Why is it? Why do a thousand things stampede into my brain in the middle of the night and then settle in for the duration? Where do these thoughts even come from? What am I going to wear to the wedding next weekend? Am I going to get my costume done by Halloween? What would it be like to win 100 million dollars in the lottery? What if someone I knew won the lottery and offered some to me? How much would it take to make me happy? Why do I think I need money to make me happy? Will I ever be happy listening to my husband snoring? And on and on.

I have a confession to make. When my mind is completely out of control at night and I feel like I’ve totally lost it, that still voice sometimes breaks through the chaos and whispers, “why don’t you just turn it over to God and pray on it?”

So, I try to pray, but if I only pray to God for sleep, well, that takes like two seconds and then I feel like it’s dead air time. You know? Like I dialed His number and only have one thing to say and once I’ve said it, I’m still wide awake. I know God answers prayer, but it’s just not like that.

So, I continue praying, asking for forgiveness, first of all, and then asking for rain where there is drought, sunshine where there is flooding, health for a long list of loved ones. And then I fall asleep. Yes, I do. I always fall asleep when I am in the middle of praying. Which should be a good thing, right? And make me happy? But instead it makes me feel guilty, so guilty that I don’t resort to prayer when I’m trying to sleep because, well, because, I just want to finish one pray in my bed at night and end with Amen. And I don’t remember the last time that happened.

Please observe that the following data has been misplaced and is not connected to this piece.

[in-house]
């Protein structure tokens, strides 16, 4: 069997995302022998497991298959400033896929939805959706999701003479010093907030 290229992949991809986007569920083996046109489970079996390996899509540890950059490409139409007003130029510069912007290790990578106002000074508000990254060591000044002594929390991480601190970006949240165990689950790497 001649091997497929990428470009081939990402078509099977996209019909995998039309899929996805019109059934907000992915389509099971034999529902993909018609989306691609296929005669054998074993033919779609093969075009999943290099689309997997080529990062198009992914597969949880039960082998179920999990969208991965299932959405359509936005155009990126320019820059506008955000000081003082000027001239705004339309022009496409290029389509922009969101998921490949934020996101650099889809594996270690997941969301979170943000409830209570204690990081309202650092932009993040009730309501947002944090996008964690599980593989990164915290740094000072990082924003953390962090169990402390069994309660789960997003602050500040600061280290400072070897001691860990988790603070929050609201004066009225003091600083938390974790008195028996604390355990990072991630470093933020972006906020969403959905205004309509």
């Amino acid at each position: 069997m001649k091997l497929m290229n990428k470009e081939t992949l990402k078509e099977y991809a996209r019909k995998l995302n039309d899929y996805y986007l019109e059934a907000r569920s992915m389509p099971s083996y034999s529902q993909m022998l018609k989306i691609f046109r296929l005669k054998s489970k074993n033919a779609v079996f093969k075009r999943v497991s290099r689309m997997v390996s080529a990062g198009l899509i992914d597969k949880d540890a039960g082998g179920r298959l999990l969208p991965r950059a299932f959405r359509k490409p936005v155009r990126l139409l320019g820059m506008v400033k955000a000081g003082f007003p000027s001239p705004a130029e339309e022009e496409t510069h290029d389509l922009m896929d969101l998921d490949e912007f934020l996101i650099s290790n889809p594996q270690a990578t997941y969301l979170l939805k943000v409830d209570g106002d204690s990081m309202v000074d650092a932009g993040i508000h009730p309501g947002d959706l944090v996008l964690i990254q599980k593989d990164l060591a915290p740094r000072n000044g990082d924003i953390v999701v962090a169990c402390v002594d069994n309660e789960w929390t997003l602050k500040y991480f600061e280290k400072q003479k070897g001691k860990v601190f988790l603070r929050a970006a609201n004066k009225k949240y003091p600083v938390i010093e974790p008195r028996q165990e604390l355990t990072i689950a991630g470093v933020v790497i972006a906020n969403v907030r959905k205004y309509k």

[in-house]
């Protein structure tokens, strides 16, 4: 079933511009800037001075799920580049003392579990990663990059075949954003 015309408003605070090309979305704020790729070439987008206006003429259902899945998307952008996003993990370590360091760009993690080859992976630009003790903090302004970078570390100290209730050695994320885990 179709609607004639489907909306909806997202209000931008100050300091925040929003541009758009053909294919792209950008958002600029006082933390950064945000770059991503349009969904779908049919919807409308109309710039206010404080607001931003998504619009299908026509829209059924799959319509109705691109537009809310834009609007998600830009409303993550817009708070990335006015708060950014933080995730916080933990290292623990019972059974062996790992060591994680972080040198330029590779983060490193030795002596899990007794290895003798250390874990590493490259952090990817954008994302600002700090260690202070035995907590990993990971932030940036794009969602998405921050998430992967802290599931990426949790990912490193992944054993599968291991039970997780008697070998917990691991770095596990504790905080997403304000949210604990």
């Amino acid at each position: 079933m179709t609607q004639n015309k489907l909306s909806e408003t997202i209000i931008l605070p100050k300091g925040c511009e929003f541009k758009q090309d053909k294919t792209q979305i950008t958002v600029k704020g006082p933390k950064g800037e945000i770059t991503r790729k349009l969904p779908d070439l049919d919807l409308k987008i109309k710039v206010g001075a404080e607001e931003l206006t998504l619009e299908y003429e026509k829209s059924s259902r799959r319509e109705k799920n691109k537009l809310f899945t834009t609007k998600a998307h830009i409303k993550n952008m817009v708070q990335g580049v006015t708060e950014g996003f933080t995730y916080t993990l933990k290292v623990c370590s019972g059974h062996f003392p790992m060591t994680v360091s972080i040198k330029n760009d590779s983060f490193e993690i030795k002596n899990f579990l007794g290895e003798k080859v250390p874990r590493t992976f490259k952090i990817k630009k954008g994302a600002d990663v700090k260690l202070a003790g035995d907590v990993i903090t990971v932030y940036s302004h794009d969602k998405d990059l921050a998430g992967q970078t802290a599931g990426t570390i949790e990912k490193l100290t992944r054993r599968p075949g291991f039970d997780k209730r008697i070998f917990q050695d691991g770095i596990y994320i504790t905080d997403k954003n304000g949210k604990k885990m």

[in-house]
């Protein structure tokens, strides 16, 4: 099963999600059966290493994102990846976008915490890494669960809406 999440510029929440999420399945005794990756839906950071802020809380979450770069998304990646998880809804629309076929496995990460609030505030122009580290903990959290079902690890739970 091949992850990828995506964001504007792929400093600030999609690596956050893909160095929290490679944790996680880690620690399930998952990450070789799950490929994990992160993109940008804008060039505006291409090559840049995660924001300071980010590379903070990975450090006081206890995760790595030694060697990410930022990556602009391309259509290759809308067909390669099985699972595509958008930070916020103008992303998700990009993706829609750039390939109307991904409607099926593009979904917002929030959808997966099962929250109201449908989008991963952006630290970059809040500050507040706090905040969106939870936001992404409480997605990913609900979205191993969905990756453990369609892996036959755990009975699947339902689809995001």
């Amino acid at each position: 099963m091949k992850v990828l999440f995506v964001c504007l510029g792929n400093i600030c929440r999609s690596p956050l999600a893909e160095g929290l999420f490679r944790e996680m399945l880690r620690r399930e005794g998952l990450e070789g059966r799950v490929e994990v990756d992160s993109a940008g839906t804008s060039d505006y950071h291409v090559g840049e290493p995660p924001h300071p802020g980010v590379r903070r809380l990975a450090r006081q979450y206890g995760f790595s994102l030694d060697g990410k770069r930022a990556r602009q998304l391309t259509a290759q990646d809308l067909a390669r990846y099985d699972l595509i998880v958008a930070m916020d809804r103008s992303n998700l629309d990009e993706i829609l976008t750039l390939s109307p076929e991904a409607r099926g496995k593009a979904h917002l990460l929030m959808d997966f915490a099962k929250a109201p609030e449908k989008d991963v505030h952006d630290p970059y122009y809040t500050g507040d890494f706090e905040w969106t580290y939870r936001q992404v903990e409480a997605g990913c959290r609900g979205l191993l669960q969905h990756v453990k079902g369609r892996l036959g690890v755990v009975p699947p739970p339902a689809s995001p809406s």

Wow! If anything else, I’ve shown you that someone else (me!) has way more issues than you do.

Dear Lord God, Heavenly Father, I really don’t know what more to say. Except that even with all my quirkiness, You love me totally and completely. Amen.